The raw numbers for Minoso make him one of the more overlooked Hall of Fame candidates in baseball history. But Minoso's value with the White Sox extended well past his playing days, which concluded with two at-bats as a 54-year-old in 1980. Even in retirement, Minoso was a consistent smiling presence at the ballpark and was credited by Jose Abreu as a key supportive force for Abreu making the move from Cuba to the United States. Minoso played 12 seasons with the White Sox over five stints. He broke the color barrier for the White Sox in '51, batted higher than .300 eight times, scored at least 100 runs four times and produced at least 100 RBIs four times. Minoso had a ballpark sculpture unveiled in 2004.

Luis Aparicio, SS: No. 11
Number retired: August 14, 1984
Known as "Little Louie," Aparicio played 10 seasons with the White Sox over two tours. He was inducted into the Hall of Fame in 1984, won the AL Rookie of the Year Award in 1956 and finished second in the AL MVP Award voting in '59. He led the AL in stolen bases from 1956-64, with all but the final two of those seasons coming with the White Sox, and finished with 506 for his career. Aparicio won seven of his nine Gold Gloves with the White Sox, a total ranking him only behind Ozzie Smith (13) and Omar Vizquel (11) all-time at shortstop. A ballpark sculpture of Aparicio and Fox was unveiled in 2006, a fitting moment captured of them turning a double play considering they formed the White Sox up-the-middle combination for 1956-62.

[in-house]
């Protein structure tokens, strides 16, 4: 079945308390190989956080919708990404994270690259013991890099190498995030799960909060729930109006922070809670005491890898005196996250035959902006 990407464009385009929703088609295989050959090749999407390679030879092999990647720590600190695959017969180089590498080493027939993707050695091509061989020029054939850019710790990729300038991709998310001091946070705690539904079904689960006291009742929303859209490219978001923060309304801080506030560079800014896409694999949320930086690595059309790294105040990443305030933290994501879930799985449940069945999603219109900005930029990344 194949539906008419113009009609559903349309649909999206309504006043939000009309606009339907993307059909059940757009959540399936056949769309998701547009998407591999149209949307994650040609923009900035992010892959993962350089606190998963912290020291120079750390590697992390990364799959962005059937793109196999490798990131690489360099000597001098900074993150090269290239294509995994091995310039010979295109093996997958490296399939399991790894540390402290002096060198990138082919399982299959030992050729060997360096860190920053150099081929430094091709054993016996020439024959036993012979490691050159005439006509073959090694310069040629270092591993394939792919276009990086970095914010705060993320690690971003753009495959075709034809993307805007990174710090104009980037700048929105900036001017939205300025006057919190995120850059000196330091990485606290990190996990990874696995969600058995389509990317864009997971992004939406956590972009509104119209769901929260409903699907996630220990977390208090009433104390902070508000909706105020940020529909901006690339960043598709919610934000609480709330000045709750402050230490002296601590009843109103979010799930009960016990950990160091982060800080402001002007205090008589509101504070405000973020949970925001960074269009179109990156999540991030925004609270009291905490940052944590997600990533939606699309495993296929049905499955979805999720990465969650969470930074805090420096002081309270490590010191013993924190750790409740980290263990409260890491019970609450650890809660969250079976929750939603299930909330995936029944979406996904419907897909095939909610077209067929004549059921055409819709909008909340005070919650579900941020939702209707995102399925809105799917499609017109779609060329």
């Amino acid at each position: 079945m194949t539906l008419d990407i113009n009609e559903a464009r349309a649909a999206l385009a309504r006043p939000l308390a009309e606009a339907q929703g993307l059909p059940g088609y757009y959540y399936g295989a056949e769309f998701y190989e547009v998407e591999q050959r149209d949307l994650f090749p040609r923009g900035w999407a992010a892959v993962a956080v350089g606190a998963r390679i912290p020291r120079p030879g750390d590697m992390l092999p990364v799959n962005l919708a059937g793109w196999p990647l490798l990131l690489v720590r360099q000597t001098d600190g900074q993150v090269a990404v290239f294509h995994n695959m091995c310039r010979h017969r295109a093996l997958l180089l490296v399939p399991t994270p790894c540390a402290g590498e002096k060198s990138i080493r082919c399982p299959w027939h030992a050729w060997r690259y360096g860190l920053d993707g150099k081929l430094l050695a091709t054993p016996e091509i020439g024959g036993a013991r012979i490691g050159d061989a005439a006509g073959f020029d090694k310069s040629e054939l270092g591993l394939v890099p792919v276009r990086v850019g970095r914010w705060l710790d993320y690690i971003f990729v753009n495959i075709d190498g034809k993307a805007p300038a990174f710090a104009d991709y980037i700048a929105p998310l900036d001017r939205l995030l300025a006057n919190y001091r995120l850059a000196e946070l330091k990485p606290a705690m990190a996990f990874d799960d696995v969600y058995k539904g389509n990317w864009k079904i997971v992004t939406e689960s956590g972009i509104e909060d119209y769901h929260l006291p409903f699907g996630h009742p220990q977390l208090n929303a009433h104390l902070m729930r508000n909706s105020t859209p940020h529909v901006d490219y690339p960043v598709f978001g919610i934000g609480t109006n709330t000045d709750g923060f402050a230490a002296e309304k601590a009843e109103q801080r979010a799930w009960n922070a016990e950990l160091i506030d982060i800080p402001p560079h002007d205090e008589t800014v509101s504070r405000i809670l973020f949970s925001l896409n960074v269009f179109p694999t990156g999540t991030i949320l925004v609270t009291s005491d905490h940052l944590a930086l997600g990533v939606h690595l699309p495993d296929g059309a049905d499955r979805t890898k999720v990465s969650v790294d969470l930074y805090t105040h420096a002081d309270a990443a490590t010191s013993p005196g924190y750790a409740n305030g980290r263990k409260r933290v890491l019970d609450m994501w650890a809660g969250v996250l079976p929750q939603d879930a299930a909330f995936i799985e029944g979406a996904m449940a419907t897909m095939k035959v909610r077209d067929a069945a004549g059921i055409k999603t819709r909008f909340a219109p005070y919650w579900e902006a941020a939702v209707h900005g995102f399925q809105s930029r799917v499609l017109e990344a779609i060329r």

Paul Konerko, 1B: No. 14
Number retired: May 23, 2015
Konerko didn't have to wait long for the number retirement after ending his stellar career in 2014. The first baseman was named captain by manager Ozzie Guillen prior to the '06 season and was a leader on and off the field. He is the White Sox leader with 4,010 total bases and ranks second with 432 homers, 1,383 RBIs and 2,268 games played over 16 seasons. Konerko was a six-time All-Star and had a ballpark sculpture unveiled in his honor in '14. He won the '05 AL Championship Series MVP Award and shared the '14 Roberto Clemente Award with Jimmy Rollins.

Ted Lyons, RHP: No. 16
Number retired: July 25, 1987
Lyons not only played for the White Sox for 21 seasons, but he also managed the team from 1946-48 with 185 victories. Lyons, who was inducted into the Hall of Fame in '55, tops the White Sox with 260 victories, 484 games started and 356 complete games with a career high 30 in '27. He threw a no-hitter on Aug. 21, 1926, against Boston and led the AL in wins in '25 and '27.

Billy Pierce, LHP: No. 19
Number retired: July 25, 1987